New York

More from morulae: stem-cell lines have been created from embryos consisting of very few cells. Credit: P. M. MOTTA, J. VAN BLERKOM/SPL

In an advance that could boost the production of stem cells for medical research, fertility researchers have grown human embryonic stem cells from an embryo that was younger than any used before.

Yury Verlinsky and his colleagues at the Reproductive Genetics Institute in Chicago, Illinois, grew cells from four-day-old human embryos called morulae (see Reproductive BioMedicine Online Previously, stem cells have been grown only from blastocyst-stage embryos, which are a day or two older and have more specialized tissues.

Researchers in the field say the new technique is quicker and simpler than previous methods and could boost the success rate for making embryonic stem-cell lines, which are in short supply. “It takes a huge step out of the whole process,” says Peter Braude, who studies human embryonic stem cells at Guy's, King's and St Thomas' School of Medicine in London.

Verlinsky and his team attempted to grow stem cells from 46 human morulae left over from in vitro fertilization (IVF) treatment. They succeeded in making eight stem-cell lines — a success rate roughly equivalent to that achieved using blastocysts.

In its paper, the team presents preliminary evidence that these stem cells are able to generate a similar repertoire of cell types to those grown from blastocysts. They have already used both techniques to create a library of stem-cell lines for disease research, including many carrying genetic abnormalities (see Nature 429, 691; 200410.1038/429691a).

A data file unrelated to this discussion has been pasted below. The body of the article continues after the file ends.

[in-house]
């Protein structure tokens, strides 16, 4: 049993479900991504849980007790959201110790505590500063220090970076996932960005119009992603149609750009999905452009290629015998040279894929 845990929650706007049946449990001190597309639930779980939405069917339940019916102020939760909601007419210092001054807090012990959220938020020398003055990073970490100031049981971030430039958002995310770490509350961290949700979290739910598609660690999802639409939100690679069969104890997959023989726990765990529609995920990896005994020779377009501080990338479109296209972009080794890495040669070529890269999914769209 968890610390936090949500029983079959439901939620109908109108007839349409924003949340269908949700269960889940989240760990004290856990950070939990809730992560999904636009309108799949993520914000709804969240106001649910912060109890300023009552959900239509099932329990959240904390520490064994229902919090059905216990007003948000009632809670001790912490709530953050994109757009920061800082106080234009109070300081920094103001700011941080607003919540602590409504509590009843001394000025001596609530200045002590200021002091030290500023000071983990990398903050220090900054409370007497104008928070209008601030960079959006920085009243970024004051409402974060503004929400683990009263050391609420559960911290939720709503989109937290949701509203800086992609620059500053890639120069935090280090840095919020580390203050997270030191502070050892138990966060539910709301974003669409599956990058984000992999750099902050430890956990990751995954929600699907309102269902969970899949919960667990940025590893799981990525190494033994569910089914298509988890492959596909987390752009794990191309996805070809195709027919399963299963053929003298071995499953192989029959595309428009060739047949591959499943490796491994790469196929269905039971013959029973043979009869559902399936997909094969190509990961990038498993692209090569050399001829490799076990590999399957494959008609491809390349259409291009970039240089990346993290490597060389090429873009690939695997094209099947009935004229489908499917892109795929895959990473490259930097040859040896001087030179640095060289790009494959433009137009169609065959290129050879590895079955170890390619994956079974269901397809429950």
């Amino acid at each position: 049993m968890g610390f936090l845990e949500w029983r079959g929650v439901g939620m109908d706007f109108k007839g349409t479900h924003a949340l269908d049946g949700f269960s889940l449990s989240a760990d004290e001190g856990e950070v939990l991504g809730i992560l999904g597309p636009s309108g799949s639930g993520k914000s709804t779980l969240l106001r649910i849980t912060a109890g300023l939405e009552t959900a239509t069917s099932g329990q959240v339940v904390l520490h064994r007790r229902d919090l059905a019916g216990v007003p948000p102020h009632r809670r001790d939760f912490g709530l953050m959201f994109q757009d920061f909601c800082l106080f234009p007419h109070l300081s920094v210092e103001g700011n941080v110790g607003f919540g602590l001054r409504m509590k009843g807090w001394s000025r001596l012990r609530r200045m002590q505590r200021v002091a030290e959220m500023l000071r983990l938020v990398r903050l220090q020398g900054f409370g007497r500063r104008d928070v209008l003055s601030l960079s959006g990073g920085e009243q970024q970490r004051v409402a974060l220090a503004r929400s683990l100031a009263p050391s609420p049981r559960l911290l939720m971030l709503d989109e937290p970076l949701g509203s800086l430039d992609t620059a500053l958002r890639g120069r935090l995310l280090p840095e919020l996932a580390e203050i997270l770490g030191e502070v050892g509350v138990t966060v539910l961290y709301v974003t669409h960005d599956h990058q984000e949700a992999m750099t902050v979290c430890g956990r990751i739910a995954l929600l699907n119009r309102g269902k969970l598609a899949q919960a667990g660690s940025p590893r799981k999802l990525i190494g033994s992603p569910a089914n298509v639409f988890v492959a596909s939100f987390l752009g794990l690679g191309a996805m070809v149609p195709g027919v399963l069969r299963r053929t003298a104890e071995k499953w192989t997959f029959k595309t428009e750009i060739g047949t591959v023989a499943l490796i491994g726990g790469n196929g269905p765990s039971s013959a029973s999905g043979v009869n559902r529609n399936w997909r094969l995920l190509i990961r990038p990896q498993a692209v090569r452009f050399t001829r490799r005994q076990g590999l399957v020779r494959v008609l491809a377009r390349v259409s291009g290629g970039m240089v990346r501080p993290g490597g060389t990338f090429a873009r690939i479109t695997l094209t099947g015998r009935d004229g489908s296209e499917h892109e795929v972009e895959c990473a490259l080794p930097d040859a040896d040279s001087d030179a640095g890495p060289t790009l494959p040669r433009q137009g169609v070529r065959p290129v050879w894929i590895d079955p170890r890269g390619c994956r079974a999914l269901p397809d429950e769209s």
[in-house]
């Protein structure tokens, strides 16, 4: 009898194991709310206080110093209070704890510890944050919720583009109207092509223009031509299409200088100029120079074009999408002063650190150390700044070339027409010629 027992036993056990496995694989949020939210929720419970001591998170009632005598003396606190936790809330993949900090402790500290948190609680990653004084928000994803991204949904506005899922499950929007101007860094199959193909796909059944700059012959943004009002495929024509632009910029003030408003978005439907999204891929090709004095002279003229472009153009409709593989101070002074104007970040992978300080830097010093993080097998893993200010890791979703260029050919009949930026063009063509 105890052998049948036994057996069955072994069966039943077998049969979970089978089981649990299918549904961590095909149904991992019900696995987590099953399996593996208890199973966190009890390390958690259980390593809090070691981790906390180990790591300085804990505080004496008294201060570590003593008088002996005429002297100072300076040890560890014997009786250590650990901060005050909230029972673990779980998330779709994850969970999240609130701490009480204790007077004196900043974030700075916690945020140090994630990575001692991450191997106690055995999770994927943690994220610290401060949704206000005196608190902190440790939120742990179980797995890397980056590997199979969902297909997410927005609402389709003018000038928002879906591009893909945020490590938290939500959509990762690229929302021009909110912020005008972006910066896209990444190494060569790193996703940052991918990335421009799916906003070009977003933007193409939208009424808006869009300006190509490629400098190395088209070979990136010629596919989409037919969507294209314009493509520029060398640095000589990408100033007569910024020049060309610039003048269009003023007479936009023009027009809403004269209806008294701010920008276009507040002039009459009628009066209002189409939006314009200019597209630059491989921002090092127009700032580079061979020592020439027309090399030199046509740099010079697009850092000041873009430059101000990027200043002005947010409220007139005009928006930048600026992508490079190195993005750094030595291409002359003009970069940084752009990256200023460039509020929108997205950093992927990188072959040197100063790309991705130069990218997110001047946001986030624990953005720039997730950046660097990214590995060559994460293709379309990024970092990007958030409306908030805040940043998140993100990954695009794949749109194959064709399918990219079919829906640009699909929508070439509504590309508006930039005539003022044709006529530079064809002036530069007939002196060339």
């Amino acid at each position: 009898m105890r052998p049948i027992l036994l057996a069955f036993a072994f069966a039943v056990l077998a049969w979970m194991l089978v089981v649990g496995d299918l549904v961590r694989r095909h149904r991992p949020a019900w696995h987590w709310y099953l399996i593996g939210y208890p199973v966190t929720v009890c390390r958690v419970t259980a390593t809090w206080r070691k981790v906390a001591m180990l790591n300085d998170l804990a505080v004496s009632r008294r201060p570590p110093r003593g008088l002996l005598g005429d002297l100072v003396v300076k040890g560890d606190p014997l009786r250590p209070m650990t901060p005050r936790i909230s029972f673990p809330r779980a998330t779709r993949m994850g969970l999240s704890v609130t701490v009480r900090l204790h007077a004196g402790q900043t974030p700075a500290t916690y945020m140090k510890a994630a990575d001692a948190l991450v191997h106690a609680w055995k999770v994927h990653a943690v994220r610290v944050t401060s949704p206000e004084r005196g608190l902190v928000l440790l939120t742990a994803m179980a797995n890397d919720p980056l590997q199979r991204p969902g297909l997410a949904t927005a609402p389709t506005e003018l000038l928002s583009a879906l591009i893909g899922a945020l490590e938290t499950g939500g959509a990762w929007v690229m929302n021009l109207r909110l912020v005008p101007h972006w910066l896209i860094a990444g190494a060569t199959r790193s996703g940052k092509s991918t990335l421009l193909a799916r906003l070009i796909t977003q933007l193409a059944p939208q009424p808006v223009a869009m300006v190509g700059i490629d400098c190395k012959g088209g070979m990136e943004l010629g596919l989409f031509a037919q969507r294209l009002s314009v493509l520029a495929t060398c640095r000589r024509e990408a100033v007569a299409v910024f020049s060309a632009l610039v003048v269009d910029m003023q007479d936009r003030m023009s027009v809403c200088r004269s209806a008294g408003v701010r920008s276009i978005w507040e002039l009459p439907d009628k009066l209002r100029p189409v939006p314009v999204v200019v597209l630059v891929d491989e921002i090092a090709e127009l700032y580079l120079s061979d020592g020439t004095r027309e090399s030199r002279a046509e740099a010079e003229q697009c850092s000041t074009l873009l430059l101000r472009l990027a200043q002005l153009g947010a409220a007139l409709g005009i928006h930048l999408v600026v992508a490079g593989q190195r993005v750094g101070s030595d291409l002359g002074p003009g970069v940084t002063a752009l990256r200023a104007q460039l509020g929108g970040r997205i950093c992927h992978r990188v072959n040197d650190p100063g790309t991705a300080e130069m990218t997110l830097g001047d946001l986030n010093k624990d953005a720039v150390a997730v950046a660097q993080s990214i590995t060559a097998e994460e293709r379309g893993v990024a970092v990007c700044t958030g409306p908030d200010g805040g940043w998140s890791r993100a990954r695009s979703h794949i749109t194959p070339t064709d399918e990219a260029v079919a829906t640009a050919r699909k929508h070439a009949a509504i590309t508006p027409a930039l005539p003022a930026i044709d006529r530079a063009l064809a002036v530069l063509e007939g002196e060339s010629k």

The new method is advantageous because it avoids the delicate task of culturing embryos until they grow into blastocysts, a period when perhaps half of them stop growing or die. It also cuts out a laborious step from the conventional technique, in which the outer shell of the blastocyst is destroyed to gain access to the precious 20–30 stem cells inside. In the new method, the entire morula of around 60–70 cells is grown in culture.

The advance is unlikely to affect the contentious global debate over the ethics of embryonic stem-cell research, scientists say. Opponents of such research point to the fact that stem-cell lines can only be created by destroying a human embryo.

But Braude notes that researchers will now want to test the more radical concept of growing stem cells from a single cell plucked from a morula-stage embryo without damaging the rest of it. That would also raise the prospect that couples having IVF treatment could ask to have one of their embryo's cells removed before it is implanted in the womb. The cell could be grown into a stem-cell line and stored in case the child should need it for disease therapy in the future.

Because this technique would avoid destroying the entire embryo, stem-cell researchers say that it could also serve to quell some of the ethical arguments against the use of human embryos for research.

Researchers might also use the new method to grow stem cells from morula-stage embryos that have stalled in their development and are incapable of growing into babies, suggests stem-cell researcher Jose Cibelli of Michigan State University in East Lansing. “You could remove a big obstacle from the ethical standpoint,” he says.